BodyHead The Switch Review For Northern Transmissions


The Switch


Though the vibrant cover art might suggest a punk-rock record, Body/Head’s latest album’s artwork is much more reflective of the emotions and feelings behind the music. Though Kim Gordon and Bill Nace’s collaborations have never been compromising, they really push their audience this time around. With music that feels closer to a score than music you’d sit down and listen to, there is a merit to the madness if you can endure the fierce sound-crafting.

With a menacing beating, the guitars slowly come out of the woodwork on “Last Time” as the flow of wavering effects brings them in like a spirit from another world. Though Body/Head really make you wait for any semblance of continuity, the underlying bass purr keeps the song ominous and foreboding all the way through. As Kim Gordon’s vocals call out like a fierce spectre of her own, there’s a distinctly death-like crawl to the sound. After Gordon’s vocals fade out, the feedback hits a peak and every amp is set to shriek as the loose piece closes out with a piercing cry.

Though “You Don’t Need” certainly carries on this vague and creepy spirit of feedback manipulation and taking every tone to a new world, there’s something much more focused here. As the song’s feedback loops and distortion warbles play out like some vintage sci-fi soundtrack, Gordon’s vocals contextualize them with a more human sensibility. Though the track is equally as unhinged and drone-driven as others, there’s a rawness to the core of the track that makes it feel alive, even as it fades into pure noise in its final moments.

While there’s certainly a power to much of what Kim Gordon and Bill Nace do on these songs, there’s often a direction of some sort to it. “In The Dark Room” proves the most abstract of all the pieces here, and despite its short runtime, it’s more comparable to an abrasive Johann Johannsson score than something overtly structured. Because of this, the song is a difficult listen to be sure, and one that is so harsh and unbridled that many will likely find it too hard to get into.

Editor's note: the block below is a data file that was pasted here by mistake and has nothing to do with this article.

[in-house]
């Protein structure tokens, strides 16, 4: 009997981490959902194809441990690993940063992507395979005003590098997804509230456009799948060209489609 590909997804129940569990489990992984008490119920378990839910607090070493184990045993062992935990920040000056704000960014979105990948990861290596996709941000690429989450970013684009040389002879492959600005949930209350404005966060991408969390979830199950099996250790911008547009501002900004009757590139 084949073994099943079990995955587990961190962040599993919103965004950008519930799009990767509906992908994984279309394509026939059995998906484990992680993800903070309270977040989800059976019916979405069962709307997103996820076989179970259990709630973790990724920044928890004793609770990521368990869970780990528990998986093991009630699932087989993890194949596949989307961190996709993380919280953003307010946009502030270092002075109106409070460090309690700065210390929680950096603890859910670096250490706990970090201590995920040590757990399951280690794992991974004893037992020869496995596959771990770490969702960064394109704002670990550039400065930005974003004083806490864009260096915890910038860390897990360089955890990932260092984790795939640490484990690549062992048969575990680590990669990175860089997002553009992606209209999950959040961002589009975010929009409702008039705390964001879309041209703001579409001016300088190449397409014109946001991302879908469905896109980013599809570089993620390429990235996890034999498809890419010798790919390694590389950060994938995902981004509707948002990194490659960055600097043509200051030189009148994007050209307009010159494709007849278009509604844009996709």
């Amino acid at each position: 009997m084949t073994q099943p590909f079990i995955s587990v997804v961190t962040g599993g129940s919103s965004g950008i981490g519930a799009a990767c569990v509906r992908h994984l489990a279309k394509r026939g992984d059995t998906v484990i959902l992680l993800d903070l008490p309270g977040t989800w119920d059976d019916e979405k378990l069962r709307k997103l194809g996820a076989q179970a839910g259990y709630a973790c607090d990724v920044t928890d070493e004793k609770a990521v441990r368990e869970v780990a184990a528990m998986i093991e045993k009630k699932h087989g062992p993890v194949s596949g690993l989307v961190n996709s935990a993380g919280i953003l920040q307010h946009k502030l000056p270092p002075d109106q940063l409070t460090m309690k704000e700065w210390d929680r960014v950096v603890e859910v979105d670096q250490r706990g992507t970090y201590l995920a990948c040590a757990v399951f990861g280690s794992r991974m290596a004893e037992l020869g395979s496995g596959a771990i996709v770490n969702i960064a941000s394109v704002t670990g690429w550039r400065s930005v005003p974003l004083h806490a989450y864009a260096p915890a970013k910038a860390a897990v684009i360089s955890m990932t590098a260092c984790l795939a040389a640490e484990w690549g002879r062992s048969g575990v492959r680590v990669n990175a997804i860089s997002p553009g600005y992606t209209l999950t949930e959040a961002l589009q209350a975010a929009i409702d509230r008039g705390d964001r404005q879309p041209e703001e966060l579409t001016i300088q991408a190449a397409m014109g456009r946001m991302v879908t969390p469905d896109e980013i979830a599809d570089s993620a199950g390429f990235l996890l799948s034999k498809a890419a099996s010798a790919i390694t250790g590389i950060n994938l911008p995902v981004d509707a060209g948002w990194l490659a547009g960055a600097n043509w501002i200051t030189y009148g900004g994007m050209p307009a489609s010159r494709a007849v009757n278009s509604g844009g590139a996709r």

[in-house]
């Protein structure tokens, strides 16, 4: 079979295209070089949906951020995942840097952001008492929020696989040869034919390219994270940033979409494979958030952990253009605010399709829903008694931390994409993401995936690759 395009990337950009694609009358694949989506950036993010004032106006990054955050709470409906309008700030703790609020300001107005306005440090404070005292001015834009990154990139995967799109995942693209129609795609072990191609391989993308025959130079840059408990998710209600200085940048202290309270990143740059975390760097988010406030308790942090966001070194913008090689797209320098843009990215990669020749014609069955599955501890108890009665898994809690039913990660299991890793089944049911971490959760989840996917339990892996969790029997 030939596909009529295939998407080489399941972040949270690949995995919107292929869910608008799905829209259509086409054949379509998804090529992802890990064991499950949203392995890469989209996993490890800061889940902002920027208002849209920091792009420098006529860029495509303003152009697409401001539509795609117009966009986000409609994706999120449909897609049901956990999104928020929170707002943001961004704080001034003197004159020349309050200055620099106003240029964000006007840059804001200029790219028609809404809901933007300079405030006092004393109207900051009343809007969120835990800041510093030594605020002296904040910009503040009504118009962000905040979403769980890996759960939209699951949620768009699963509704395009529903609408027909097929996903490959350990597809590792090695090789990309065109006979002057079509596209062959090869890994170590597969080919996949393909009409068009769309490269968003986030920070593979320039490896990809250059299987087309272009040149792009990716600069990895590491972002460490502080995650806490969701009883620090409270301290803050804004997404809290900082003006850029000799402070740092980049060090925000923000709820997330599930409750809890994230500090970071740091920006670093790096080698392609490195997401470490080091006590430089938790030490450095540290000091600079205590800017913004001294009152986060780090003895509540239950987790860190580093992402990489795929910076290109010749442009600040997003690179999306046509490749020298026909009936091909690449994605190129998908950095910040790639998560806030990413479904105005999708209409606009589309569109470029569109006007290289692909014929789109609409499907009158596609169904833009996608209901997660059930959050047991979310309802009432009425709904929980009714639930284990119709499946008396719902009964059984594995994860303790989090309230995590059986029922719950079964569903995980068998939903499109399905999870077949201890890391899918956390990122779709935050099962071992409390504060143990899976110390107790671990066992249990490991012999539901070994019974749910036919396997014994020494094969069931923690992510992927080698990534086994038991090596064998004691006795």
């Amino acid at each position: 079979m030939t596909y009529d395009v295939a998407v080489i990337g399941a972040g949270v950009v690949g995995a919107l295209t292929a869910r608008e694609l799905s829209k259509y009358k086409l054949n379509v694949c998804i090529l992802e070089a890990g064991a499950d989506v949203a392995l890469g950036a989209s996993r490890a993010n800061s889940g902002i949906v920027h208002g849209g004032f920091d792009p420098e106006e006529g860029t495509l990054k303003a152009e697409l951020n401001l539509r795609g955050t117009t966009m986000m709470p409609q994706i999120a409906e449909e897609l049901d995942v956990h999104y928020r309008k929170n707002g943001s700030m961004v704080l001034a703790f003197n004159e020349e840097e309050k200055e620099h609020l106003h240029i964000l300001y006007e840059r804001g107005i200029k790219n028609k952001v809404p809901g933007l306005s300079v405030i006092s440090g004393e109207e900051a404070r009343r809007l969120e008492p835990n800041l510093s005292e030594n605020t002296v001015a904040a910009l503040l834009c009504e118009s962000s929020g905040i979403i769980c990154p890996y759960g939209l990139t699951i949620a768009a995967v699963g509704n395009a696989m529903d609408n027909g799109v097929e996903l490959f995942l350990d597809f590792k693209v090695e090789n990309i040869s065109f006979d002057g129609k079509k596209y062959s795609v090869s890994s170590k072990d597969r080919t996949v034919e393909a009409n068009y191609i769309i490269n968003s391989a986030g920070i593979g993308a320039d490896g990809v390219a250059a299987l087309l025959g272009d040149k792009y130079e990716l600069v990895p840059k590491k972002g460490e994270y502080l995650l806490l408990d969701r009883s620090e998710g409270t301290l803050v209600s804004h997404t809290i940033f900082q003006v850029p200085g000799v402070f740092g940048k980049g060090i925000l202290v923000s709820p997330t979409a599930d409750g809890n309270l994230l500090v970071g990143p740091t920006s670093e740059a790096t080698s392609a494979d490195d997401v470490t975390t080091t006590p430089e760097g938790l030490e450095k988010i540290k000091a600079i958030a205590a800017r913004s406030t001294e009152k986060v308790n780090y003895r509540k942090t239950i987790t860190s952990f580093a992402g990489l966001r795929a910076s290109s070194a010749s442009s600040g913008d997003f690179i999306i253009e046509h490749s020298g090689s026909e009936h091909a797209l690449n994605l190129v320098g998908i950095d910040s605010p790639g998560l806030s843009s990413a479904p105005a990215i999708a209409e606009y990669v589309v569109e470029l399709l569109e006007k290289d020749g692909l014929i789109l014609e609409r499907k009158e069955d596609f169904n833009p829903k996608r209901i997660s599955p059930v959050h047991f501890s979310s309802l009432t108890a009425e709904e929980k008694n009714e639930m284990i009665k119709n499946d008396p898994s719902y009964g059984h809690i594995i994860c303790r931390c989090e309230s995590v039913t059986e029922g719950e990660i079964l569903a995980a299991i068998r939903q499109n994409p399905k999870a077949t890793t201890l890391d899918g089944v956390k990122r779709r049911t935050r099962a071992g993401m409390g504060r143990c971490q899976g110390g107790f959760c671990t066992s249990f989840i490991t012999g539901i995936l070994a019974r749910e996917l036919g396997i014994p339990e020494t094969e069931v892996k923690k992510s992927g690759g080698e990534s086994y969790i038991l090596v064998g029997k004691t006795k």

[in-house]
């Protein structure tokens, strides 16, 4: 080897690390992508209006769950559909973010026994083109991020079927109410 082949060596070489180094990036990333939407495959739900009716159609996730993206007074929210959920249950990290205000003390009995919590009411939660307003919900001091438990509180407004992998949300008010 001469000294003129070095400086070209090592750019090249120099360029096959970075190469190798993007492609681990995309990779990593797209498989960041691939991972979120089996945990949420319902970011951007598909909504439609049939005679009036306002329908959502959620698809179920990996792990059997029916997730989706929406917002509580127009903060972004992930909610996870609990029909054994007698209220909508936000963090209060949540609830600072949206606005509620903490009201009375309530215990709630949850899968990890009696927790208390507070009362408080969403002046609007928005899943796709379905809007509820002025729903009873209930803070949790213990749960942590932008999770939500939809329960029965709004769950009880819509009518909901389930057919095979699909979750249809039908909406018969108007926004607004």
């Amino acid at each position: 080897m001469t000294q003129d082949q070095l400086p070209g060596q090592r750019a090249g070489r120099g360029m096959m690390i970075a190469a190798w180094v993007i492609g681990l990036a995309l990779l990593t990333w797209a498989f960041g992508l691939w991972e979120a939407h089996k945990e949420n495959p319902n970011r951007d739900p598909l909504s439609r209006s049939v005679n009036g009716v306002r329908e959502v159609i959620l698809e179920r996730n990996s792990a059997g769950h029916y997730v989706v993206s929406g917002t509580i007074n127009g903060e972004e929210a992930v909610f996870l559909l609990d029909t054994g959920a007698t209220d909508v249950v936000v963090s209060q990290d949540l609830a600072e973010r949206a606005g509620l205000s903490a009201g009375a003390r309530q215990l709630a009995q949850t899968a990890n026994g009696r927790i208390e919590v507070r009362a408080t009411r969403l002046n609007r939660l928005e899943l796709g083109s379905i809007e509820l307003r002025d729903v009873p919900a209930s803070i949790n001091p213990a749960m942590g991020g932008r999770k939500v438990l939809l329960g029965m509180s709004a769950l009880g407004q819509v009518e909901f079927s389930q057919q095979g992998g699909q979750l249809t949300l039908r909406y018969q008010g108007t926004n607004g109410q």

The more rapidly shifting tides of “Change My Brain” ironically make this even more noticeable, as this 10+ minute track is much more potent in its opening moments than “In The Dark Room” is across its entire run. As the track’s shrieking seemingly hits a peak, Gordon’s vocals come in and out, as she appears to guide the raw force of their sounds in her short cuts in. When the track starts to fade out, the layers strip back to reveal a tender melody that really stands out on such a vicious record.

Though it’s first few minutes certainly are a little too indulgent on noise-play vs. a listening experience, “Reverse Hard” is strangely one of the most inherently musical songs of the album. Near the mid-point, guitars fly out chaotically while Gordon’s vocals tremolo out like she’s being erased from reality. As the music slowly comes back alive there’s a subdued beat that finds her cllawing her way back out more aggressively than before.

Words by Owen Maxwell



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